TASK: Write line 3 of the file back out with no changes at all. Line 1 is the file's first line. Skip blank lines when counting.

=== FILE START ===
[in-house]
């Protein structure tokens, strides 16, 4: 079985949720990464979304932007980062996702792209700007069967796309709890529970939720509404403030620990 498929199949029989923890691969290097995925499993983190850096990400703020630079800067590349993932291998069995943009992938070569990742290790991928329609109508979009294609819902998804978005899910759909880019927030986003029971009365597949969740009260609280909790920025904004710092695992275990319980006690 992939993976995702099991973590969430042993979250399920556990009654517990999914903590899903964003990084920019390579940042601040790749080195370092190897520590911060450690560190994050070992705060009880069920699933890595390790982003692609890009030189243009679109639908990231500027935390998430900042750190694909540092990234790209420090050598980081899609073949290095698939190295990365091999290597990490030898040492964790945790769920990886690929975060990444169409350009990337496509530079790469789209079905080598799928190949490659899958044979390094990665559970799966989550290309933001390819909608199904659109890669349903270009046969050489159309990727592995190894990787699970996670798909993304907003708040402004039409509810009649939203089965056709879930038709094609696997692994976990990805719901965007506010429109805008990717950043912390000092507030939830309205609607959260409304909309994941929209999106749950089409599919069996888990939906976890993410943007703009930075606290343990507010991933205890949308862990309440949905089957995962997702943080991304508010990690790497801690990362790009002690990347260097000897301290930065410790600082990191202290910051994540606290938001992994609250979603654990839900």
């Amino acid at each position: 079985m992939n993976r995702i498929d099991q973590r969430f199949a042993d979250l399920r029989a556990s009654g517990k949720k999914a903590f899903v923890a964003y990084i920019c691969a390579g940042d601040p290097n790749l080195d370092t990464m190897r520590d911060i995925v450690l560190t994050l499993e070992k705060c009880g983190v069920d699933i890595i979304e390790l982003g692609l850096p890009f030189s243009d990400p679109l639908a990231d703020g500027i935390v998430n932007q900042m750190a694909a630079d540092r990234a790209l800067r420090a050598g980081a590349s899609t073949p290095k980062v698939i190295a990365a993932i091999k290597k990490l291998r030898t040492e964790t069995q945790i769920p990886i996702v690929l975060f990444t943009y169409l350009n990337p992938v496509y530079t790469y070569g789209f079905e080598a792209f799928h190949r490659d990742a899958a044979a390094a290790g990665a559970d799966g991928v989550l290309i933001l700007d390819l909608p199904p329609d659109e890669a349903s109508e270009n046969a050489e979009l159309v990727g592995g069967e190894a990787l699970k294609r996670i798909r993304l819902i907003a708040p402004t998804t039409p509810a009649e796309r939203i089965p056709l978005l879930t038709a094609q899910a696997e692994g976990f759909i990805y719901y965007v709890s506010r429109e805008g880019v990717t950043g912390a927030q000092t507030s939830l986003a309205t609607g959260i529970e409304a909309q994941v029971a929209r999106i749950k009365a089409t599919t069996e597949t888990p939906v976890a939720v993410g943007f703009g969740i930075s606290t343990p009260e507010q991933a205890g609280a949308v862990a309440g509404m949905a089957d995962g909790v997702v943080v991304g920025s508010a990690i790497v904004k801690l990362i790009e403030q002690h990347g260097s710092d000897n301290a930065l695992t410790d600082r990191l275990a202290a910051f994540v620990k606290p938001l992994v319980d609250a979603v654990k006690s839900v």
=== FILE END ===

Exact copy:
């Amino acid at each position: 079985m992939n993976r995702i498929d099991q973590r969430f199949a042993d979250l399920r029989a556990s009654g517990k949720k999914a903590f899903v923890a964003y990084i920019c691969a390579g940042d601040p290097n790749l080195d370092t990464m190897r520590d911060i995925v450690l560190t994050l499993e070992k705060c009880g983190v069920d699933i890595i979304e390790l982003g692609l850096p890009f030189s243009d990400p679109l639908a990231d703020g500027i935390v998430n932007q900042m750190a694909a630079d540092r990234a790209l800067r420090a050598g980081a590349s899609t073949p290095k980062v698939i190295a990365a993932i091999k290597k990490l291998r030898t040492e964790t069995q945790i769920p990886i996702v690929l975060f990444t943009y169409l350009n990337p992938v496509y530079t790469y070569g789209f079905e080598a792209f799928h190949r490659d990742a899958a044979a390094a290790g990665a559970d799966g991928v989550l290309i933001l700007d390819l909608p199904p329609d659109e890669a349903s109508e270009n046969a050489e979009l159309v990727g592995g069967e190894a990787l699970k294609r996670i798909r993304l819902i907003a708040p402004t998804t039409p509810a009649e796309r939203i089965p056709l978005l879930t038709a094609q899910a696997e692994g976990f759909i990805y719901y965007v709890s506010r429109e805008g880019v990717t950043g912390a927030q000092t507030s939830l986003a309205t609607g959260i529970e409304a909309q994941v029971a929209r999106i749950k009365a089409t599919t069996e597949t888990p939906v976890a939720v993410g943007f703009g969740i930075s606290t343990p009260e507010q991933a205890g609280a949308v862990a309440g509404m949905a089957d995962g909790v997702v943080v991304g920025s508010a990690i790497v904004k801690l990362i790009e403030q002690h990347g260097s710092d000897n301290a930065l695992t410790d600082r990191l275990a202290a910051f994540v620990k606290p938001l992994v319980d609250a979603v654990k006690s839900v």